What to Expect From a Mental Health Counselor

Studies show that only around half of the one in five people in the United States who need mental health treatment actually receive the help they require [1]. Unfortunately, untreated mental health conditions can considerably impact a person’s well-being and day-to-day life. Not only this, but the health problems are unlikely to improve over time and will almost certainly get worse.

Many people delay treatment due to a fear of what they will experience at a counseling session and the stigma still attached to mental health issues. However, there is nothing to fear and no shame in seeking help. Even so, it can help take the nerves away if you understand the process of mental health counseling.

What Are Mental Health Counselors?

A mental health counselor is a professional trained to treat many aspects of mental health, from depression and anxiety to substance abuse and relationship issues. They use techniques to improve a person’s lifestyle, reduce stress, and devise strategies to enhance and maintain mental health.

The reasons to go to a mental health counselor vary, so the exact detail of what you can expect will differ depending on your reasons for attending. However, there are many other consistent aspects of mental health counseling common to all forms of treatment.

What to Expect

When you sign up for mental health counseling, you can expect to talk broadly about yourself, your issues, and any symptoms you may have. By understanding various parts of your personality and situation, a counselor can devise a treatment plan for you to work through.

There are two main areas a mental health counselor will use to develop your plan. Firstly, they need to understand your behavior and how you process certain emotions and thoughts. So, you may get questions that you do not think are necessarily relevant but give the counselor valuable information about how your brain works.

The second aspect is identifying causes of stress both currently and in the past to determine what can trigger your mental health symptoms. By combining these stressors with their understanding of your emotions, they can devise a set of coping techniques to help you when you feel unable to cope.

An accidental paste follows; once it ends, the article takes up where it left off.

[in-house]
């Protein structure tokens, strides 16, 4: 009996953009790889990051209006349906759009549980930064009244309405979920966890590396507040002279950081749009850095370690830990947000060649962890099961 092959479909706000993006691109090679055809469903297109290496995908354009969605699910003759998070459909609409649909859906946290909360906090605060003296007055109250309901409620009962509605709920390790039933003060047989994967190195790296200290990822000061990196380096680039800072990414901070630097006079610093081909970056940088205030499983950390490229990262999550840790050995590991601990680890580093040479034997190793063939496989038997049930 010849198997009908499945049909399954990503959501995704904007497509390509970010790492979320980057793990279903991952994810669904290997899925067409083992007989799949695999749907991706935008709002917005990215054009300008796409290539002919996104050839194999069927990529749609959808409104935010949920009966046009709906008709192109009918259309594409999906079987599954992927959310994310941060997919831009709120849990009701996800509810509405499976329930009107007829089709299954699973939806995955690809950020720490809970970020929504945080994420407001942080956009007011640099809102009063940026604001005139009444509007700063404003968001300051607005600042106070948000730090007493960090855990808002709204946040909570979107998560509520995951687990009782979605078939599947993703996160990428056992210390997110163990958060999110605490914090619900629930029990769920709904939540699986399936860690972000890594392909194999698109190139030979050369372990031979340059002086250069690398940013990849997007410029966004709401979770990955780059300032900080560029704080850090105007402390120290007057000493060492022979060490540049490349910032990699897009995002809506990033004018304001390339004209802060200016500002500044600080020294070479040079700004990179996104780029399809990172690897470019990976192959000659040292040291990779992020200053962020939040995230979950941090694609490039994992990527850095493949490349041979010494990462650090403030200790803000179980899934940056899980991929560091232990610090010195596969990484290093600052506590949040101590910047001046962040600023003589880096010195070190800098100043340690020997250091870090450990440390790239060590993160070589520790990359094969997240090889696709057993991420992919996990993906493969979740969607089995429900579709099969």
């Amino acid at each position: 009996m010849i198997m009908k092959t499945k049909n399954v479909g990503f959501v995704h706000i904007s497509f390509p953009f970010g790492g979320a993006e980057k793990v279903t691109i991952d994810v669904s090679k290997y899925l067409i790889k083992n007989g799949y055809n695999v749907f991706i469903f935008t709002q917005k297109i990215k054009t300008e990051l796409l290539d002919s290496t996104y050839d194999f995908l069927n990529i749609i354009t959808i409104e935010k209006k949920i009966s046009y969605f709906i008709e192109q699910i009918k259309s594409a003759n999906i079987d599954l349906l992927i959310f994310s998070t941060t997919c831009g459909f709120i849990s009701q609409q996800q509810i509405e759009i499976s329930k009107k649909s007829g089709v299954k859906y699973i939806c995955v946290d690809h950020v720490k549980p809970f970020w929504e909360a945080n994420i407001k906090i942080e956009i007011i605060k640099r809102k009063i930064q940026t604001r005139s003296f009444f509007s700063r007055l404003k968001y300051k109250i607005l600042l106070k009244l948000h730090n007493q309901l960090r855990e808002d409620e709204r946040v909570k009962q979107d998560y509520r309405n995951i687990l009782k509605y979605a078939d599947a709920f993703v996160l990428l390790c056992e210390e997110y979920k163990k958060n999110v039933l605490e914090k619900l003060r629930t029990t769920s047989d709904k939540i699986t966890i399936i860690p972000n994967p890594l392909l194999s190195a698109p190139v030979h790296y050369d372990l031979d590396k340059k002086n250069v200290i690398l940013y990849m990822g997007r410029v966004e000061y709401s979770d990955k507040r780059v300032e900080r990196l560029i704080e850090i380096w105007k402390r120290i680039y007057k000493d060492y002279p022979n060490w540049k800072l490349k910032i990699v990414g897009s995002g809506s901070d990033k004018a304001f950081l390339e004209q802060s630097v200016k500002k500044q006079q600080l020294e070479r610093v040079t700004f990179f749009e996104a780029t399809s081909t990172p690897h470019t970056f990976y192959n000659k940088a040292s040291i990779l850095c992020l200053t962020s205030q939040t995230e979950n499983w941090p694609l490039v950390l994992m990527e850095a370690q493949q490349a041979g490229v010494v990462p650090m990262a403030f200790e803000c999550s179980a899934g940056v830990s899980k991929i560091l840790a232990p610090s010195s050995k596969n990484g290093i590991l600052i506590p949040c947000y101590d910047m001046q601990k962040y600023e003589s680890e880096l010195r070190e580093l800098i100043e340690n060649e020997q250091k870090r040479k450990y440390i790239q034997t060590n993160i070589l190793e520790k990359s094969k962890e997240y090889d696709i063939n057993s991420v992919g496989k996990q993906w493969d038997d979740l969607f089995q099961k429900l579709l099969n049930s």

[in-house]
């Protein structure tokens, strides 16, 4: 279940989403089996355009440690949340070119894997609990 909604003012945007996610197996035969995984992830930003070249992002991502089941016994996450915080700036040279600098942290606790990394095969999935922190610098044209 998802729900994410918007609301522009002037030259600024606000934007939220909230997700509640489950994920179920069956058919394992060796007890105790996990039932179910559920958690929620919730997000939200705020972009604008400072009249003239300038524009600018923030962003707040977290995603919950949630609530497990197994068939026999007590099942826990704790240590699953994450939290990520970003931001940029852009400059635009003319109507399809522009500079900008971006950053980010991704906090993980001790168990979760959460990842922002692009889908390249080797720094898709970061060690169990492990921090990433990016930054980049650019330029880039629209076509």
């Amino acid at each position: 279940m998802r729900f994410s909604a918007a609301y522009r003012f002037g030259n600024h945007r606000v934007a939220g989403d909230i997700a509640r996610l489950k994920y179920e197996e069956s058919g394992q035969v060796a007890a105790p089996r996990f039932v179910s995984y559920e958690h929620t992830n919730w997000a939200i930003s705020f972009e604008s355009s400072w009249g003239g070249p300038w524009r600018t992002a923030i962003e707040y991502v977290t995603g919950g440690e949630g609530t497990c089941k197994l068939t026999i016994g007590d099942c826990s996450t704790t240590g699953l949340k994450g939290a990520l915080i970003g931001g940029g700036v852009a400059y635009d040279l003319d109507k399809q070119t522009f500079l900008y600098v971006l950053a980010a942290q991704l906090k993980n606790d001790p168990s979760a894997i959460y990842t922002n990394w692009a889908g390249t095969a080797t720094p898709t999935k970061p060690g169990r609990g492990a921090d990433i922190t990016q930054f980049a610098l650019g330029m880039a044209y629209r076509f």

Types of Mental Health Counseling

Depending on the reasons for your counseling, the psychotherapy you receive will differ and may also tie in with other medical experts to provide a complete treatment package. For example, if you’re tackling addiction, you may also need medical treatment to relieve any physical symptoms and help stop the substance abuse.

One of the most common forms of counseling is cognitive-behavioral therapy (CBT), which uses evidence-based techniques to help you understand your thinking patterns and change your behaviors accordingly. CBT is a common approach when dealing with those who suffer from substance abuse to help identify the triggers that cause them to reach for their addiction.

Psychodynamic therapy is a second technique to relieve emotional and mental stress. This approach aims to look at your problems in the present day and link them to problems you may have had in the past. This self-reflection helps identify patterns in your past behavior that explain your current behaviors.

Finally, interpersonal therapy is a common technique in treating depression and relationship issues. The goal is to communicate your thoughts and emotions better to others so that you can address any problems that may be contributing to your problem. This form of treatment is often used alongside antidepressant medication to help alleviate symptoms.

Does Mental Health Counseling Work?

For most people, mental health counseling is an excellent form of treatment for their health issues. Research suggests that around 75% of people who start psychotherapy benefit from the treatment [2]. Of the different forms of counseling, CBT has the most research, with many studies indicating a beneficial outcome in treating issues ranging from anxiety, anger management, depression, and substance abuse [3,4]. While there is no guarantee any form of treatment will work for you, the outlook is good for improving your symptoms.

Signing up for mental health counseling can be a daunting experience. Many people feel they are failing by reaching out for help with their mental issues, but nothing could be further from the truth. If you are struggling, counseling is a proven way to help get you back on track, enjoy your life, and improve your relationships with the people around you.


[1] nimh.nih.gov/health/statistics/mental-illness

[2] apa.org/topics/understanding-psychotherapy

[3] ncbi.nlm.nih.gov/pmc/articles/PMC3584580/

[4] ncbi.nlm.nih.gov/pmc/articles/PMC2696292/

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Glen Carner

Glen Carner